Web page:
Total Recall

Total Recall: Welcome to Coen Brothers Country

A look at the filmography of the two-headed writer-producer-director.

by | November 7, 2007 | Comments

Before expanding wide on November 21,
No Country for
Old Men
(90 percent) will play in select cities this Friday, riding a
wave of huge expectations. (RT dug it at Cannes!) The
Cormac
McCarthy
-based thriller has made big splashes during festivals and it’s
touted as a major comeback for the
Coen Brothers.
What better time to look at the movies that have made the filmmaking siblings so
respected?

Even with seemingly multiplex-ready movies like
Intolerable
Cruelty
(75 percent) and
The Ladykillers

(55 percent), Joel and Ethan Coen have rarely been boffo box office draws. But the
brothers release their movies with surprising regularity, and never seem to have
much problem getting projects off the ground. It’s probably because the duo
makes weird movies. But not too weird. The Coens are essentially genre
craftsmen — crime thrillers, neo-noirs, a stoner comedy here or there — who
finesse their movies with signature arch dialogue and a morbid, mannered sense
of humor. It’s an approach that limits box office but opens countless doors to
produce a loyal and rabid cult following. Here’s a trip through the filmography
of America’s most valued team of auteurs.


Combining the shocks of a slasher film with the moral
ambiguity and twisty plotting of film noir, the Coens’ debut,
Blood Simple

(1984, 98 percent),
shook American independent cinema to its core. Creepy and deliriously
malevolent, its the story of a bar owner who hires a sketchy private eye to kill his
cheating wife (Frances McDormand); double and triple crosses and bloody mayhem
ensues. With their first film, the Coens show an aptitude for the stylistic
quirks that would become their trademark: the balancing the macabre with a loopy
sense of humor.



The first Coen
brothers film to display their knack for quirky comedy, 1987’s
Raising Arizona

(90 percent)
helped seal the filmmakers’ reputation and cement their loyal following.
Nicholas Cage and
Holly Hunter are brilliantly cast as a cop and ex-con
husband/wife who resolve their infertility with kidnapping. Though not their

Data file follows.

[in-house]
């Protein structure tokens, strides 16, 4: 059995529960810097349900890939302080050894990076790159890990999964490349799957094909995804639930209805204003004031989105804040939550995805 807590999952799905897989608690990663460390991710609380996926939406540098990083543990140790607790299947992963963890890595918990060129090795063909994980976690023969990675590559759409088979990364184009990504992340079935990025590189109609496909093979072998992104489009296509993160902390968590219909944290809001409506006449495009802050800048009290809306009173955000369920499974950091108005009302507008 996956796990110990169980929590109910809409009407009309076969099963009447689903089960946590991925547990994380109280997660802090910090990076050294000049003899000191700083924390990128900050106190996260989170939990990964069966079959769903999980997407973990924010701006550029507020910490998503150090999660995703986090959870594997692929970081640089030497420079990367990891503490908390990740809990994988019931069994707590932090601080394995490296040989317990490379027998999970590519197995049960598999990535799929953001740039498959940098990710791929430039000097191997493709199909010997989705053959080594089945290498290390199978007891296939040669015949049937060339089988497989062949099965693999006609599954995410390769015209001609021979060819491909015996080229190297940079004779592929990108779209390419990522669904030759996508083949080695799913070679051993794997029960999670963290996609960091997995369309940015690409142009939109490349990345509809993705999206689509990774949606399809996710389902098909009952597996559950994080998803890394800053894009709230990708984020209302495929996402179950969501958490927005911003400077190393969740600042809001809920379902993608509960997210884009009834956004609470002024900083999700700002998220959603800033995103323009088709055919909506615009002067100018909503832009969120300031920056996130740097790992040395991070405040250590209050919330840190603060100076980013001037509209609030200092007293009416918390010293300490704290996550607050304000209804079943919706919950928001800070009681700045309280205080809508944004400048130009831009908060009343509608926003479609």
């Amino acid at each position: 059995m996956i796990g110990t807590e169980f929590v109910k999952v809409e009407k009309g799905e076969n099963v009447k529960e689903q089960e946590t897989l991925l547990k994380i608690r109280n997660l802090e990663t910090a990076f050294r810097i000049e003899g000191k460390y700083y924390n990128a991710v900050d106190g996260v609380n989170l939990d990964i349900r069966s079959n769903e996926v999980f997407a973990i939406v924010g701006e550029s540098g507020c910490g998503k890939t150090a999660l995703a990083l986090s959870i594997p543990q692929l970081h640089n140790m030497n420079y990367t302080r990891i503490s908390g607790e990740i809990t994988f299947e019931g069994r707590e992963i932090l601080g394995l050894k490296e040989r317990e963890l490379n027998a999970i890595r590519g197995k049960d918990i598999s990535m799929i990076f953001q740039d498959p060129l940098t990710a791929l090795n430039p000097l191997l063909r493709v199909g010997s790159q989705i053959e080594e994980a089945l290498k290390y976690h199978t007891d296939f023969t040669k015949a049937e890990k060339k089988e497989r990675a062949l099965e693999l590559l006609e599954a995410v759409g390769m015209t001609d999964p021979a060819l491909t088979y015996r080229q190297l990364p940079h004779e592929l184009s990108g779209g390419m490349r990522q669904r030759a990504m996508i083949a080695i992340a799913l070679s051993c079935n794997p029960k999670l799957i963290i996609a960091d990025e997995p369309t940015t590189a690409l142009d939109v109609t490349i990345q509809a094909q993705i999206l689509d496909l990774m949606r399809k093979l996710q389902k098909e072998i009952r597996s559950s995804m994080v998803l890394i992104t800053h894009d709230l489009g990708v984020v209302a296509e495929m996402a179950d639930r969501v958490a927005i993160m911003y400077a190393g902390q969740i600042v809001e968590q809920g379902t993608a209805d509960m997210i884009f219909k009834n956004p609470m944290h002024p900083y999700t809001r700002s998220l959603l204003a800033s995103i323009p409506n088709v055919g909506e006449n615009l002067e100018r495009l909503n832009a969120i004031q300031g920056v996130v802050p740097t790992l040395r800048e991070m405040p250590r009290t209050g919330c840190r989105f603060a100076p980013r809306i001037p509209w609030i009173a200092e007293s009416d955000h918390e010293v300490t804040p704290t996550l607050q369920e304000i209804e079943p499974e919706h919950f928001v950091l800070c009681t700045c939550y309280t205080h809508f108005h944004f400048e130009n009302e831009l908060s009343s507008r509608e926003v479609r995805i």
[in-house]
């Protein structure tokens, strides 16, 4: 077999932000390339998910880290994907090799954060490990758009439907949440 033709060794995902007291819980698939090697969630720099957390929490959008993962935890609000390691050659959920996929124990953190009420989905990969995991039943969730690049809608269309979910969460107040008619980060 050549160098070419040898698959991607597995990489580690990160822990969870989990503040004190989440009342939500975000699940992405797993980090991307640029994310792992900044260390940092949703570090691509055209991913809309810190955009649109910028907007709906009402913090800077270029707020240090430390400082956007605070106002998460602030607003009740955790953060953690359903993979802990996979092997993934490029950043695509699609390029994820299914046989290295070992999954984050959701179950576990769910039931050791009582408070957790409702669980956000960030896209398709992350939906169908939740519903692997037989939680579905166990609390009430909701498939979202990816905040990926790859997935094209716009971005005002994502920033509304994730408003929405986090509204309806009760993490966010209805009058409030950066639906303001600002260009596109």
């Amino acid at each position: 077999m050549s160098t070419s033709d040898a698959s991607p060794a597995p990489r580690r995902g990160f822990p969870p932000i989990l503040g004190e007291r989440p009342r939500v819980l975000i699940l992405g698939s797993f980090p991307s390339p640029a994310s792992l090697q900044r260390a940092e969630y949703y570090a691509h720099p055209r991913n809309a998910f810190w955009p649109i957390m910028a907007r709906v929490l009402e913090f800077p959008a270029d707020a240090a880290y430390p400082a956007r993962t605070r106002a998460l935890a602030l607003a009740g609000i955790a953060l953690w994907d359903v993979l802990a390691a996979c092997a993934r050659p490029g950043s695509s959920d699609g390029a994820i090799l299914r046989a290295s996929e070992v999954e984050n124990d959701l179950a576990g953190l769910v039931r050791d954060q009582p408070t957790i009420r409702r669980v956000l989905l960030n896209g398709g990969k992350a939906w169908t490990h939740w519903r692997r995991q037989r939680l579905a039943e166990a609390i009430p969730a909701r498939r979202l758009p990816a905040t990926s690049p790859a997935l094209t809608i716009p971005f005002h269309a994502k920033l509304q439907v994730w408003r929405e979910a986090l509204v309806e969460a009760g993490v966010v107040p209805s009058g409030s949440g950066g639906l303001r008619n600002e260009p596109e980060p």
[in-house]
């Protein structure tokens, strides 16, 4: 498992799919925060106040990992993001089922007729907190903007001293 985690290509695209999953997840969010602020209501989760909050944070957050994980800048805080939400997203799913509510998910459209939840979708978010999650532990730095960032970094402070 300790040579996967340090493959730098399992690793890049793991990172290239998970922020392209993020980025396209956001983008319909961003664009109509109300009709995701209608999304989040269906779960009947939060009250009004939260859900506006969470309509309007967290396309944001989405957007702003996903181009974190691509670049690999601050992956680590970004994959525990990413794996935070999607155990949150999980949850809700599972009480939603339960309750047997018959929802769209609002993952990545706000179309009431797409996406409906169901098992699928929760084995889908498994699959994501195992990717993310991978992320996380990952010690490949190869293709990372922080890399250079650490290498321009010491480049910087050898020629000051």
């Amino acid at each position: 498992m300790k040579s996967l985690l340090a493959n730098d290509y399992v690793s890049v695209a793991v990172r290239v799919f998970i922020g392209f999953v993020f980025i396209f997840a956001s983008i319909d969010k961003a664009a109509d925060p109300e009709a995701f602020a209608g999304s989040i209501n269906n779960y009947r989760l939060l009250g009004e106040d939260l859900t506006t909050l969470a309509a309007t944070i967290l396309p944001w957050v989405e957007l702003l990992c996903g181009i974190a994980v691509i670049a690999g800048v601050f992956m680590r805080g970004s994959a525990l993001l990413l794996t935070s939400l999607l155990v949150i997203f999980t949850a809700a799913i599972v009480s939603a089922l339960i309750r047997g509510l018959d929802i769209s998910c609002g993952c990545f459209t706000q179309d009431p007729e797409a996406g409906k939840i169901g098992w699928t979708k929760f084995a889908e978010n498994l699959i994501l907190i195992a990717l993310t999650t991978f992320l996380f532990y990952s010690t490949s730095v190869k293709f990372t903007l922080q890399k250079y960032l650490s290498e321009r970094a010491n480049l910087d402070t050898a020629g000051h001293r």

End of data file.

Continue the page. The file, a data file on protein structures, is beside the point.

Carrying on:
biggest hit, it’s infinitely quotable ("Edwina’s insides were a rocky place
where my seed could find no purchase.") and original score by Carter Burwell is
not to be ignored.


As an homage to classic gangster movies,1991’s
Miller’s
Crossing
(90 percent) is hypercharged; the language is harsher, the violence
more brutal, the plotting more labyrinthine.
Albert Finney and
Gabriel Byrne
star as Irish mobsters, threatened externally by the Italian mob and internally
by their shared love of a woman (Marcia Gay Harden). In some ways, Miller’s
Crossing
is the Coens’ most straightforward work; while it has a streak of
dark humor, it features impeccable 1920s décor and intriguing tale of loyalty
throughout.


Legend has it the Coens had such a bad case of writer’s
block while writing Miller’s Crossing that they took three weeks off to
script Barton Fink
(1991, 93 percent), a 1930s-set black comedy about — what else? — a
Hollywood scribe with writer’s block. A fledgling New York playwright who sells
out (at the cost of…his soul!) and moves to the City of Angels, Barton Fink
(played marvelously by Coen regular
John Turturro)
holes up in the seamy Hotel Earle, where exquisitely dismal wallpaper peels off
the walls as a heat wave sweats the city. The heat especially ramps up when
Barton’s gregarious neighbor (John
Goodman
) is around; almost hellishly so, you might say. But as every
smart filmmaker is wont to do, the Coens offer no overt explanations of what’s
really going on — just a well-told tale with visual imagery aplenty, and an ode
to the sometimes infernal nature of the creative process.



The Coens spooned
doses of their trademark guileless humor on
The Hudsucker Proxy

(1994, 58 percent), a period office comedy-cum-Christmas tale.
Jennifer Jason-Leigh is pitch perfect in her role as post-war